ACE 100: Agr Cons and Resource Econ
This course covers principles of microeconomics; demand, production, supply, elasticity, markets, and trade are presented and used in the analysis of decisions of individuals relating to agricultural production, food and textile consumption, and natural resource use. Macroeconomic concepts are also introduced.
Prerequisites (Must be complete BEFORE taking this course):
This course is equivalent to ECON 102.
Instructors Teaching the Course:
This course is taught by the instructor below. You may click on their name to learn more about them. Teaching schedules vary by semester. Please check the Course Explorer for the most up-to-date information about the sections they will teach.
Dr. Lisa Gundersen
Past Course Syllabi:
The following syllabi are from past semesters and should be used solely as a guide for the information covered in the course and to observe the general structure of the course. Instructors have the right to change the course for future terms. Please refer to the course syllabus distributed on the first day of class.
ACE 100 Syllabus Spring 2017
View the Course Explorer:
See when the course is offered as well as section details here: https://courses.illinois.edu/schedule/terms/ACE/100
Fall 2018 Restrictions
There are no restrictions for this course. This course satisfies the General Education criteria for Social and Behavioral Sciences for all students outside of the Department of ACE.
Additional Course Information
Read more about what Dr. Gundersen has to say about ACE 100!
Is this class discussion-based or lecture-based? How would you describe your teaching style?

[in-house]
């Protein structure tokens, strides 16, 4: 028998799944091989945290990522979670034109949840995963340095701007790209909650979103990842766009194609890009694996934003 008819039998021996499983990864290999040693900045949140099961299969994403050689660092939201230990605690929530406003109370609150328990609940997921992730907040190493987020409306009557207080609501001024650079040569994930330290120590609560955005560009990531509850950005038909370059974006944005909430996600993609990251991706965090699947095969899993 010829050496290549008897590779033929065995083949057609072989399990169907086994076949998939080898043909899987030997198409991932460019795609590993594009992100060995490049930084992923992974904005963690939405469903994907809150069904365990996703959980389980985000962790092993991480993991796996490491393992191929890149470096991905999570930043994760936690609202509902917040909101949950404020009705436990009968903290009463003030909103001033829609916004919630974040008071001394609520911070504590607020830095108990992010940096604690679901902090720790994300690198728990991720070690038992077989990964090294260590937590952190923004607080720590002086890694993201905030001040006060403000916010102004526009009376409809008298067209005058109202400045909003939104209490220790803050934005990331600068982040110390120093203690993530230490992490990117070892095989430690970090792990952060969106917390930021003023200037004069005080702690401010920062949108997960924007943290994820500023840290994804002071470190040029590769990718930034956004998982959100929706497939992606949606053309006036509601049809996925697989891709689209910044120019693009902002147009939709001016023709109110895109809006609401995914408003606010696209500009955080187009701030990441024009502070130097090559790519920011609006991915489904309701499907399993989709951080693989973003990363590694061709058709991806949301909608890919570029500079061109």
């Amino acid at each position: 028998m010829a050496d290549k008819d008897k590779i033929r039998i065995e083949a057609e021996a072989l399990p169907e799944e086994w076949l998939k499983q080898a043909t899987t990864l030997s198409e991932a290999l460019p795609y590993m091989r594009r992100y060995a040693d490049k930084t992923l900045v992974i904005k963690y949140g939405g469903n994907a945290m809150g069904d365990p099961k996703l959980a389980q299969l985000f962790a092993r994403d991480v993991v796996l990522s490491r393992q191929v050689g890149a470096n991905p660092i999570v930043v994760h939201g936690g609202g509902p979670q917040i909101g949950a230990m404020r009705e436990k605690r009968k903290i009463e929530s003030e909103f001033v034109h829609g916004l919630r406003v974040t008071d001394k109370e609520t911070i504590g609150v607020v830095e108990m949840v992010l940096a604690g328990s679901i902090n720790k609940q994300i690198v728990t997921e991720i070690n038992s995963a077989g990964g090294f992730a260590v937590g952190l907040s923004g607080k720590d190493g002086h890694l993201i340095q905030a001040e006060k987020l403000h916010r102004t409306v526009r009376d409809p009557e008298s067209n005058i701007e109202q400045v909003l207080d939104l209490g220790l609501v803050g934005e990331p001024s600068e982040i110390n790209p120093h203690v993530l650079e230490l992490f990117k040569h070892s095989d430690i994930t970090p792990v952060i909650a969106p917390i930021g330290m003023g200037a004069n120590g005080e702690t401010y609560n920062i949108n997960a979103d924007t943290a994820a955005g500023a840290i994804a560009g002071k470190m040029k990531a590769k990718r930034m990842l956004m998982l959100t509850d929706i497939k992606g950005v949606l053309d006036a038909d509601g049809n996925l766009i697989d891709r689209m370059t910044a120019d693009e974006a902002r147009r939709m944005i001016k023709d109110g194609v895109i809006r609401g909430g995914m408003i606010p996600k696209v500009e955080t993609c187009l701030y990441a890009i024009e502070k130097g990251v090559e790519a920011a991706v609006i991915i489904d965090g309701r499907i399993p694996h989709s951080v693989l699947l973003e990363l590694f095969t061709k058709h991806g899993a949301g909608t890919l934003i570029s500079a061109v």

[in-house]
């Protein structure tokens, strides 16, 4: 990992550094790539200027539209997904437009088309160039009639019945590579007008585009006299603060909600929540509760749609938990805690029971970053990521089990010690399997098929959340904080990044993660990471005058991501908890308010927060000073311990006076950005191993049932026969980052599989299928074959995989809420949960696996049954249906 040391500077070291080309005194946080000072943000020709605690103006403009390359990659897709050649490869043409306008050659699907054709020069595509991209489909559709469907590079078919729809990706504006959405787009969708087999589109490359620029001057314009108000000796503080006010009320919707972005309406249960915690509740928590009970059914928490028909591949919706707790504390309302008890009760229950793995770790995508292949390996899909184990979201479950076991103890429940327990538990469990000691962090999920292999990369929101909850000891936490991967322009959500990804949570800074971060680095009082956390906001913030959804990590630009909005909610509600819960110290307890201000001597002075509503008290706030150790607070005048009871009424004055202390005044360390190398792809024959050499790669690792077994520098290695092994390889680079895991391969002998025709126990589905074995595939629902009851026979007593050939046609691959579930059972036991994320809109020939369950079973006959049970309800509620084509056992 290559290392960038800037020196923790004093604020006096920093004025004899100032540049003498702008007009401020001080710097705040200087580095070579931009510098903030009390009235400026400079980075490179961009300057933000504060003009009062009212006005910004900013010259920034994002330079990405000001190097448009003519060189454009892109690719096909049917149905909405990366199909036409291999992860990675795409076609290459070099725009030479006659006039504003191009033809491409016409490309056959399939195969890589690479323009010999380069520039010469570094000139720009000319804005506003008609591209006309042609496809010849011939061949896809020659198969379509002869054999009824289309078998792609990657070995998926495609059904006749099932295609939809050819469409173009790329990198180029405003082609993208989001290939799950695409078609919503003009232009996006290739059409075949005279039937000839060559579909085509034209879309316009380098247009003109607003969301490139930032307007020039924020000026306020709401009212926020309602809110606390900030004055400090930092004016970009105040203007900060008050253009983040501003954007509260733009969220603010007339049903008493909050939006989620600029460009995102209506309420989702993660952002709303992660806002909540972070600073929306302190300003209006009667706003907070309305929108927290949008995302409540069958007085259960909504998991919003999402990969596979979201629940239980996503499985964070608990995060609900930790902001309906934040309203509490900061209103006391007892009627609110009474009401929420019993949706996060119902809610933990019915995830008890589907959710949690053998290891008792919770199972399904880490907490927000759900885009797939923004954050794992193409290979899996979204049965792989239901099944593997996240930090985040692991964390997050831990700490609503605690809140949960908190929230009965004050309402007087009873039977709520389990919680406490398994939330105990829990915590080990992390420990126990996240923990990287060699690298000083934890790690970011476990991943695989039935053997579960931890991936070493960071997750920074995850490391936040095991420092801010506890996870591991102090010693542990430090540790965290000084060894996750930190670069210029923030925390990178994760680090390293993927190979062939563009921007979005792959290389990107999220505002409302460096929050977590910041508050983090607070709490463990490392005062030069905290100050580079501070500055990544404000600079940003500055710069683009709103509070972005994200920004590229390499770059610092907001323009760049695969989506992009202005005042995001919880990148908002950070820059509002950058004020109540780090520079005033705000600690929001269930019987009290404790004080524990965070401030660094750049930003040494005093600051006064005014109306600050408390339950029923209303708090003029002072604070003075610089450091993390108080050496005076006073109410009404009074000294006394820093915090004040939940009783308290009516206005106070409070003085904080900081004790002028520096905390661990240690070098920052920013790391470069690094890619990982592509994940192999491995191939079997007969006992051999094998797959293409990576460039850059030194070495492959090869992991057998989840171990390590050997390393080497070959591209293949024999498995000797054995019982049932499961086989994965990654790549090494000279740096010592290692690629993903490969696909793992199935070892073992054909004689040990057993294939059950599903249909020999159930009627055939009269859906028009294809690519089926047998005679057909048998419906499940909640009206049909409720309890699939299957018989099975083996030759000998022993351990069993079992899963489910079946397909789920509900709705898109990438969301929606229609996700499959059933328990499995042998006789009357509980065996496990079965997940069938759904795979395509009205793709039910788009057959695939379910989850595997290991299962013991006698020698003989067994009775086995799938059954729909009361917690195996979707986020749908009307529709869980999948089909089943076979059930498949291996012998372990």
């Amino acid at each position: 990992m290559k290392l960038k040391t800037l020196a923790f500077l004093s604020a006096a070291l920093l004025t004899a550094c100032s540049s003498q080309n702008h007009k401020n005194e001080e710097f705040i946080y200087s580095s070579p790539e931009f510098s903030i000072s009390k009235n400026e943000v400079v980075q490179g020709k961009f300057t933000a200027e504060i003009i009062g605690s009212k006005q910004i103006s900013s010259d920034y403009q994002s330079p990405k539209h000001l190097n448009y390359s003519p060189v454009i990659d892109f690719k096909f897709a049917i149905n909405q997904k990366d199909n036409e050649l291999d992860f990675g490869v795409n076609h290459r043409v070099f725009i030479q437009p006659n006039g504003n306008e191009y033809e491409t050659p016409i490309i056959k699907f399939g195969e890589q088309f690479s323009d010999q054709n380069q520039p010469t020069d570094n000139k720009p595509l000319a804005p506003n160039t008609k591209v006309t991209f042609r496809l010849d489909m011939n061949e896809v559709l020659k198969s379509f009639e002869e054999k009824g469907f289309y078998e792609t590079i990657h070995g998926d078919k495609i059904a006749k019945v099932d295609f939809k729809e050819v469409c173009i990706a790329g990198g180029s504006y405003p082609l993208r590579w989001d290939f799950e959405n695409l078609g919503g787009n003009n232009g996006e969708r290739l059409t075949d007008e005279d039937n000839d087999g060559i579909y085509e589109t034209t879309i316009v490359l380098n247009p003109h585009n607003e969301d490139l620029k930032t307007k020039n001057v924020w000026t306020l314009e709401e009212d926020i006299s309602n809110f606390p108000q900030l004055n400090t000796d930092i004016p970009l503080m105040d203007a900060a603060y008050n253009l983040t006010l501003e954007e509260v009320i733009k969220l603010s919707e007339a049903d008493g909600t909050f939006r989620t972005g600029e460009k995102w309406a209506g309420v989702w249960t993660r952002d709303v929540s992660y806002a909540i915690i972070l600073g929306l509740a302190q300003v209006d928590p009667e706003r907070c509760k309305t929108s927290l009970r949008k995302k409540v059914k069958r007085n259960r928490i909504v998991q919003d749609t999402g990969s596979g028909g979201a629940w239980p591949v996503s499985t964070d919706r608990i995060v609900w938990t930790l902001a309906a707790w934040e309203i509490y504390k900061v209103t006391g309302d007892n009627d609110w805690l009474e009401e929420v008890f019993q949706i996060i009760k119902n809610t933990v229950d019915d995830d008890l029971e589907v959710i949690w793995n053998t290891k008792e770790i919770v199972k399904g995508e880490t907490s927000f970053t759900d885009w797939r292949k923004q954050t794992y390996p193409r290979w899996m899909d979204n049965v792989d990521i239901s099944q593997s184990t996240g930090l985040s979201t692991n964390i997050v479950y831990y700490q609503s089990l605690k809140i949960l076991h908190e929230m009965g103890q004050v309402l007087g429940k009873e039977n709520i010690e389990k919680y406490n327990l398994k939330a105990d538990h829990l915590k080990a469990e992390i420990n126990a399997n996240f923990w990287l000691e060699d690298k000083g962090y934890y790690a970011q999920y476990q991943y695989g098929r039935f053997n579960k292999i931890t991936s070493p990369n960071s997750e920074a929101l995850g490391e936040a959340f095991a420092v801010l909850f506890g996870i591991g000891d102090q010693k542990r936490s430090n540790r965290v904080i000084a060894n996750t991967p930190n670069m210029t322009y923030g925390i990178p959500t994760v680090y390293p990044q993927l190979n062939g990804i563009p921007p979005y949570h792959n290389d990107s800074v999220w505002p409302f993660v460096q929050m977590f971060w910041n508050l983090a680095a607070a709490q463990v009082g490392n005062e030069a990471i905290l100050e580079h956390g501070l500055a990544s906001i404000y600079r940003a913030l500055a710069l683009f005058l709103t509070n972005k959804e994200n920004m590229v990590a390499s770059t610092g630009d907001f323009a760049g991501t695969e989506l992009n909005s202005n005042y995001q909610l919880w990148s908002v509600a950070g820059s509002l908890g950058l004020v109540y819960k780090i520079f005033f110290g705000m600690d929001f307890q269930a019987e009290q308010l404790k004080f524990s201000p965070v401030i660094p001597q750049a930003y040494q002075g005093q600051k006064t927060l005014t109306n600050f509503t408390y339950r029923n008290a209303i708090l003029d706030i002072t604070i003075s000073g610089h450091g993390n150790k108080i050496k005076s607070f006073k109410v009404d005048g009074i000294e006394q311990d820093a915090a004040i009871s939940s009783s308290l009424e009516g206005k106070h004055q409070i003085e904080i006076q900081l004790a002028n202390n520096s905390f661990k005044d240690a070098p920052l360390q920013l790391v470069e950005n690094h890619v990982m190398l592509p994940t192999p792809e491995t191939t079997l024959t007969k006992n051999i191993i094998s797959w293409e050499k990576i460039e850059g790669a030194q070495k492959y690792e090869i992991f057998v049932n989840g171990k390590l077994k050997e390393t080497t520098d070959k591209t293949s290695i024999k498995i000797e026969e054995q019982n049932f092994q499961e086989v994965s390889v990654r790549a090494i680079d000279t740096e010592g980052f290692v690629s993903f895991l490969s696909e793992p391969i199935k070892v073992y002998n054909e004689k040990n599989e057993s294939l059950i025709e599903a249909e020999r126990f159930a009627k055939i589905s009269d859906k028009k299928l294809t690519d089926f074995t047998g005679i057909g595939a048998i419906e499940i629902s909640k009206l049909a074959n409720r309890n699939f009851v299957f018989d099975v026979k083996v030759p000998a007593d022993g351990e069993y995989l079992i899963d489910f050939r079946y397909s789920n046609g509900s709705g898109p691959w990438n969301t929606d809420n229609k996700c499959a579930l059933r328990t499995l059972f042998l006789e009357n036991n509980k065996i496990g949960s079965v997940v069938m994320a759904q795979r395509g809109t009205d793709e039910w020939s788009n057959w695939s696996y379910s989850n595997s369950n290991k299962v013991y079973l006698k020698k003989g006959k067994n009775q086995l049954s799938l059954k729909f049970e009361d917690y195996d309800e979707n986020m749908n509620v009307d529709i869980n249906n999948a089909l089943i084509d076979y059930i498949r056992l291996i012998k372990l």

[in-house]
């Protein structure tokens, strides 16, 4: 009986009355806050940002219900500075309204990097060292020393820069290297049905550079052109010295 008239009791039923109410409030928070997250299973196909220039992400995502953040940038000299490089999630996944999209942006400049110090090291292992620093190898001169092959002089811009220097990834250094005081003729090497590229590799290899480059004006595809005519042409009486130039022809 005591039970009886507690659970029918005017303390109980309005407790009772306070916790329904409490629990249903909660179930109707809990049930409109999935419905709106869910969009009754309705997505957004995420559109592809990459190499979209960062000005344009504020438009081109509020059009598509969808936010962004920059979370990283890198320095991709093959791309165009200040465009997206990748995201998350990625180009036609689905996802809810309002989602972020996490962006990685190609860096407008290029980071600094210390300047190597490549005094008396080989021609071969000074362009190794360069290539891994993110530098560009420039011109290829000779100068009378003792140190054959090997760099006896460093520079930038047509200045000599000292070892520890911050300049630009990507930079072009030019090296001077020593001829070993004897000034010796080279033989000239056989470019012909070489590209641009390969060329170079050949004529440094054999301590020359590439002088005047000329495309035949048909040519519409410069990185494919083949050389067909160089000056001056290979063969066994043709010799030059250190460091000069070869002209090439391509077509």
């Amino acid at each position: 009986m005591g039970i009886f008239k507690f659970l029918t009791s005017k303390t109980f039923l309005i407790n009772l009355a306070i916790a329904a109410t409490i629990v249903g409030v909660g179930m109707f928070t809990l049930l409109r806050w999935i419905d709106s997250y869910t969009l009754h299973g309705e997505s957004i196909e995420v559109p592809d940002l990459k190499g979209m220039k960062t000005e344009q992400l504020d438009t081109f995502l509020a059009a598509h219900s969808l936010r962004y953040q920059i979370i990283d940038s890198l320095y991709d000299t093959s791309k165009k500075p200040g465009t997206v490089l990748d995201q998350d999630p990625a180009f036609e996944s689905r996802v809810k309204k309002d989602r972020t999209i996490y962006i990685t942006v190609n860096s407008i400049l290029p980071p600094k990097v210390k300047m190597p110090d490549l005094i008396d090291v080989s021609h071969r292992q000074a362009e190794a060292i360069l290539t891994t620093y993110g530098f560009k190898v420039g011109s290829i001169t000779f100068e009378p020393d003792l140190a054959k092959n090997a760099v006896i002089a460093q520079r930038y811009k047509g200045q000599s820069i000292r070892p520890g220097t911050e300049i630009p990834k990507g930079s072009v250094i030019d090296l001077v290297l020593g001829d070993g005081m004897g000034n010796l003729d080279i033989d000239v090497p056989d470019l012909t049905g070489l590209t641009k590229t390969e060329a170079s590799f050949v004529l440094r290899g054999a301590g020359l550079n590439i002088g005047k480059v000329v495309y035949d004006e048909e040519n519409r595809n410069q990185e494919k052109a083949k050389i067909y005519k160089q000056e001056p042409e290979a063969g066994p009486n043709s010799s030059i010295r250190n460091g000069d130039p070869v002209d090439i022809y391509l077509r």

The course incorporates a mix of lectures, in-class activities and experiments, online resources, discussions, and guest lecturers. Although the class size is large, questions and participation during lectures are actively encouraged (but neither participation nor attendance is required). Office hours are welcoming and provide an excellent opportunity to get to know the professor and discuss future plans.
How are students evaluated (e.g. multiple choice or essay tests, papers, etc.)?
Students are evaluated with weekly, online assignments and written exams (for which practice exams are provided and reviewed).
In what ways does this course prepare students to move through the program and/or into the work force?
This course will give students an introduction to the field of microeconomics by examining such topics as:
- How individuals and households make decisions about what to buy with limited income
- What motivates a person to work many hours or few in the labor market
- How businesses decide what to produce, how many workers to hire, what wage to pay, and what price to charge in order to maximize profits
- What happens in markets with little to no competition (e.g., oligopoly and monopoly)
- What role the government has when free markets fail (e.g., pollution and environmental protection)
- How economists analyze the future of energy
- Which factors are necessary for an economy to grow and develop
- How commodity markets work
What is your background in Agricultural and Consumer Economics?
Dr. Gundersen has been teaching economics at the university level for over 23 years. She received her Ph.D. in Economics from the University of California, Riverside, with concentrations in Labor Economics and Environmental & Natural Resource Economics.
What is your attendance policy?
Questions and participation during lectures are actively encouraged, but neither participation nor attendance is required.